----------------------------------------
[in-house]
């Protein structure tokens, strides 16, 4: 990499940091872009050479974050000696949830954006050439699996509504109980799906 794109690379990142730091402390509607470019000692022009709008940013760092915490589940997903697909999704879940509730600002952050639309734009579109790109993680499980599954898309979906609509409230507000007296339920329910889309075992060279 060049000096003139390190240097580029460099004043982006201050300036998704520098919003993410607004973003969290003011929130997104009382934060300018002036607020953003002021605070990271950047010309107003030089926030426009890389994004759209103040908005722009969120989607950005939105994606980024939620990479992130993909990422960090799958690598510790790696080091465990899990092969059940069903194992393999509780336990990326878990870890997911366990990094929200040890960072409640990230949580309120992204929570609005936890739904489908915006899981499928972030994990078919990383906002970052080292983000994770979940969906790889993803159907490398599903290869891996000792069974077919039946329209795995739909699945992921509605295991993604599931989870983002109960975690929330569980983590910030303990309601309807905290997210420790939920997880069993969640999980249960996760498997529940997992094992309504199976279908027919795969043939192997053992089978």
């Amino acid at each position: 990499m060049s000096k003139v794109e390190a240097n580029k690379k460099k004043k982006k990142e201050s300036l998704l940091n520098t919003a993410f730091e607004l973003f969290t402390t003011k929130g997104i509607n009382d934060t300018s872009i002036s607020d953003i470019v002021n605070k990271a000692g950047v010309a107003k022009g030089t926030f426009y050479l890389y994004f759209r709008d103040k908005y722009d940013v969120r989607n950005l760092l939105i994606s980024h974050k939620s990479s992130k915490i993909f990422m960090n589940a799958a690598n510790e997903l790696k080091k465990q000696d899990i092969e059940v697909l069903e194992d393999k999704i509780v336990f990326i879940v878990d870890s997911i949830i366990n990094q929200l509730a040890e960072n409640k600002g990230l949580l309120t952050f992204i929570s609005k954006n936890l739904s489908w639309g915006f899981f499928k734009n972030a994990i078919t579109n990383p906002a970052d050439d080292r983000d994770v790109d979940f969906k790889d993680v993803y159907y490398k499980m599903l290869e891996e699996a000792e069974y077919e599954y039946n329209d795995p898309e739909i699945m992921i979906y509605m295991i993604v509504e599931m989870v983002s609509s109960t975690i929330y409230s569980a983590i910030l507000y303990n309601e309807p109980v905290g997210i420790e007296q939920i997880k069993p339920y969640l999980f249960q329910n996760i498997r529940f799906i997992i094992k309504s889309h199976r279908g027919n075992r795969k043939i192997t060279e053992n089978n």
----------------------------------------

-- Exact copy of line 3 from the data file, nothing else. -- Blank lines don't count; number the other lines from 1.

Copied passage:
């Amino acid at each position: 990499m060049s000096k003139v794109e390190a240097n580029k690379k460099k004043k982006k990142e201050s300036l998704l940091n520098t919003a993410f730091e607004l973003f969290t402390t003011k929130g997104i509607n009382d934060t300018s872009i002036s607020d953003i470019v002021n605070k990271a000692g950047v010309a107003k022009g030089t926030f426009y050479l890389y994004f759209r709008d103040k908005y722009d940013v969120r989607n950005l760092l939105i994606s980024h974050k939620s990479s992130k915490i993909f990422m960090n589940a799958a690598n510790e997903l790696k080091k465990q000696d899990i092969e059940v697909l069903e194992d393999k999704i509780v336990f990326i879940v878990d870890s997911i949830i366990n990094q929200l509730a040890e960072n409640k600002g990230l949580l309120t952050f992204i929570s609005k954006n936890l739904s489908w639309g915006f899981f499928k734009n972030a994990i078919t579109n990383p906002a970052d050439d080292r983000d994770v790109d979940f969906k790889d993680v993803y159907y490398k499980m599903l290869e891996e699996a000792e069974y077919e599954y039946n329209d795995p898309e739909i699945m992921i979906y509605m295991i993604v509504e599931m989870v983002s609509s109960t975690i929330y409230s569980a983590i910030l507000y303990n309601e309807p109980v905290g997210i420790e007296q939920i997880k069993p339920y969640l999980f249960q329910n996760i498997r529940f799906i997992i094992k309504s889309h199976r279908g027919n075992r795969k043939i192997t060279e053992n089978n």